Summary & Study Guide - The Beautiful Cure by Lee Tang

Harnessing Your Body’s Natural Defenses

The must-read summary of ‘The Beautiful Cure: Harnessing Your Body’s Natural Defences’, by Daniel M. Davis.

Summary & study guide - the beautiful cure

The Secrets of the Immune System Revealed 
The must-read summary of ‘The Beautiful Cure: Harnessing Your Body’s Natural Defences’, by Daniel M. Davis.

Our immune system is spread throughout the body and involves many types of cells, organs, proteins, and tissues. It can distinguish our own tissues from foreign tissues and help us defend against invasions from harmful bacteria, viruses, and parasites. It also can recognize dead, faulty, and cancerous cells and clears them from our body.

In The Beautiful Cure, Professor Davis chronicles the major discoveries on how our immune system works and how these discoveries lead to a revolution in beating cancer, arthritis, and many other diseases. He details how stress, diet, sleep, age, exercise, and our state of mind affect the immunity system and the how scientists harness and unleash the power of the immune system to develop new medicines and therapies to combat cancer.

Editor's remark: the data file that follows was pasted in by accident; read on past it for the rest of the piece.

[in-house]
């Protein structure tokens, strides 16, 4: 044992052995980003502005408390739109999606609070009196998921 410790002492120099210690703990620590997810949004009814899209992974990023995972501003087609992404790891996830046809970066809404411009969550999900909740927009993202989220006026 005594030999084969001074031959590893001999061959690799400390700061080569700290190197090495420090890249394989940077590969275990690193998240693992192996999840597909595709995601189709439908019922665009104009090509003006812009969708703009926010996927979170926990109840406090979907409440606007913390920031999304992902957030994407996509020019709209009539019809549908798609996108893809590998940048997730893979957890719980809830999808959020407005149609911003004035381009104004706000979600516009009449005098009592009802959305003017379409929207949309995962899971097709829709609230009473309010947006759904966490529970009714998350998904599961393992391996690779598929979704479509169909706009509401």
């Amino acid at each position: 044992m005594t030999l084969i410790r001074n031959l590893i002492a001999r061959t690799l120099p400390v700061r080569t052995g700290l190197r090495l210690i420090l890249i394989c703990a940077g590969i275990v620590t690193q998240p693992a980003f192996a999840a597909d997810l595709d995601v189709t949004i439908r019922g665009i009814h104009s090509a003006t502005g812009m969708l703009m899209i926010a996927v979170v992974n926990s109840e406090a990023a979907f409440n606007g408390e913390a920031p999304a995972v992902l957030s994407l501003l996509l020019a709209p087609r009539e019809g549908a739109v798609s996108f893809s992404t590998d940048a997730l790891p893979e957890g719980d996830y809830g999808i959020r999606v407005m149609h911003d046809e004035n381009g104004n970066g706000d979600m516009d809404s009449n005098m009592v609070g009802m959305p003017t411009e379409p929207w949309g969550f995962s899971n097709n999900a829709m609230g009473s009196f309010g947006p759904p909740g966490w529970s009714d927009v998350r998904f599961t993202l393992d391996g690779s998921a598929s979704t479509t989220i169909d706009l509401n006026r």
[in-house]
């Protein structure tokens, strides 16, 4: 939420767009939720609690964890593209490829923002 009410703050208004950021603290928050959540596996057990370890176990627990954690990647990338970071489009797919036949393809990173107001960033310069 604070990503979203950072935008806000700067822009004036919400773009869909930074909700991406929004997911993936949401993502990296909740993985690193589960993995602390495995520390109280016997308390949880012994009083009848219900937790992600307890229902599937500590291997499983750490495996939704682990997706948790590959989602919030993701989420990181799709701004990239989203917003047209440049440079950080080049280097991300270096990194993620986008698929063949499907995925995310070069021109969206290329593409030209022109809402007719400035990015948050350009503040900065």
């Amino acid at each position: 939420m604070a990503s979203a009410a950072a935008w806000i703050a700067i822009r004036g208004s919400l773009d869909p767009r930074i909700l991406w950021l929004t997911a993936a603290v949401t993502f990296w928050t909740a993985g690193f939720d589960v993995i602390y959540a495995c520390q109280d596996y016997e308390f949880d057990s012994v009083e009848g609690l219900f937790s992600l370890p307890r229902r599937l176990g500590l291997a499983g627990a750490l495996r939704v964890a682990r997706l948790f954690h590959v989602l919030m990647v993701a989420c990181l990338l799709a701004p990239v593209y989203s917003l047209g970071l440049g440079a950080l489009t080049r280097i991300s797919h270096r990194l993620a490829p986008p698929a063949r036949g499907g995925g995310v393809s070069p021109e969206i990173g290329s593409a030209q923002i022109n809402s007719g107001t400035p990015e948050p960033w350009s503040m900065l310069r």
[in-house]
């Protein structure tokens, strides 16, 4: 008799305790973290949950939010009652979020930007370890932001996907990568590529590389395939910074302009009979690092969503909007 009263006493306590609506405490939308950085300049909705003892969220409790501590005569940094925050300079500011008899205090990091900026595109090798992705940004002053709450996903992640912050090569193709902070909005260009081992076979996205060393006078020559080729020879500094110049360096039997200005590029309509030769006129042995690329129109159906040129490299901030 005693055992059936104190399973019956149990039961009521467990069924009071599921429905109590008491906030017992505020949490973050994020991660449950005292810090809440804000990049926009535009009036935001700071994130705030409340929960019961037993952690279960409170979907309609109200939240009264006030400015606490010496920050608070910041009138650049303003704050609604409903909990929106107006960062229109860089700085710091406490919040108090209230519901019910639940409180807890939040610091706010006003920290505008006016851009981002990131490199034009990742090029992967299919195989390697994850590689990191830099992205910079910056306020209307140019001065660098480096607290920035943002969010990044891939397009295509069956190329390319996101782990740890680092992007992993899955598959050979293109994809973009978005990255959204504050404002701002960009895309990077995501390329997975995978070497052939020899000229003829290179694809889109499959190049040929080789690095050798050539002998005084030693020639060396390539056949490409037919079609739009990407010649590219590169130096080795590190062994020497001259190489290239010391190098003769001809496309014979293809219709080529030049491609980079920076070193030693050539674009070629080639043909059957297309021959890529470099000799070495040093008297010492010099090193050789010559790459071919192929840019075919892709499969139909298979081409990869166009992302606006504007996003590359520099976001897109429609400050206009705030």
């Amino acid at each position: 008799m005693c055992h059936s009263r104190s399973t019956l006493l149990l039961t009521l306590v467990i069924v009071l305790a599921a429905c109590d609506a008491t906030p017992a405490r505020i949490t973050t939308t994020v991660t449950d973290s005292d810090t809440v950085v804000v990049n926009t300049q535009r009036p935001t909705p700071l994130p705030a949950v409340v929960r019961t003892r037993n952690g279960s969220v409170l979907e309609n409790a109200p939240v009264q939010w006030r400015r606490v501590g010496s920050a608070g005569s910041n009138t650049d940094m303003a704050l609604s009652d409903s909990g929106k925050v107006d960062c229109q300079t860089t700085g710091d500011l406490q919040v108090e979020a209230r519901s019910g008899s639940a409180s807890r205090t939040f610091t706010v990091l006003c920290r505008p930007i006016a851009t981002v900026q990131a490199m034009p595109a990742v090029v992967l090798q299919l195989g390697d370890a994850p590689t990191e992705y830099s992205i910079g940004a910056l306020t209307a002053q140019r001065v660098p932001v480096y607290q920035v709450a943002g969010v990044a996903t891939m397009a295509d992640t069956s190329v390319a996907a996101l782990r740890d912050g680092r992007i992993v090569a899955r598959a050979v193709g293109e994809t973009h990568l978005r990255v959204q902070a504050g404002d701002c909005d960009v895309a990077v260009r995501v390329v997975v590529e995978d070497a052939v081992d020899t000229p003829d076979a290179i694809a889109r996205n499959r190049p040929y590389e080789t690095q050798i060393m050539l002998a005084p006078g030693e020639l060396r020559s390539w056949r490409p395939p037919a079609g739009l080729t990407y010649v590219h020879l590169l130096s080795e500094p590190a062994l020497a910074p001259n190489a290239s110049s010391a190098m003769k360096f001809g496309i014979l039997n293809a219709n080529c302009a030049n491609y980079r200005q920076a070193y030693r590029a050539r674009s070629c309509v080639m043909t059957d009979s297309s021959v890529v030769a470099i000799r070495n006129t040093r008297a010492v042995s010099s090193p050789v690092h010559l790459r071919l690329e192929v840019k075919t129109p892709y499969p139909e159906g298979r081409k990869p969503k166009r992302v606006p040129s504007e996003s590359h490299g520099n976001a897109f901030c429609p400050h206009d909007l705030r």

Read this book to discover how scientists harness the power of your body’s natural defenses to beat cancer, arthritis, and other diseases.

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Genre: STUDY AIDS / Study Guides

Secondary Genre: HEALTH & FITNESS / Diseases / Immune System

Language: English

Keywords: Immune system, cancer, arthritis, stress, diet, exercise, mindfulness

Word Count: 9,400

Sample text:

Inoculation originated as a procedure used to prevent smallpox by deliberately rubbing the puss from a smallpox patient into your skin. This produces a less severe infection than naturally-acquired smallpox, but still induced immunity to it. Peoples in China, India, and other African countries had practiced inoculation long before the procedure was understood.

The first scientific study of how inoculation works occurred in 1721 when an epidemic of smallpox made the British royal family anxious. The Royals had heard stories about how to inoculate against smallpox but wanted to test its safety and efficacy before using it on the royal family. So they recruited seven prisoners for a ‘clinical trial’. On August 9, 1721, they rubbed the pus from a smallpox patient into incisions made on the prisoners’ arms and legs. Each prisoner became ill with smallpox symptoms for a day or two and then recovered. On September 6, King George I pardoned the prisoner volunteers and released them. A few months later, the Prince and Princess of Wales inoculated two of their daughters. The event led to a considerable interest in inoculation. Even so, the procedure remained controversial as 2 percent of people died after being inoculated.

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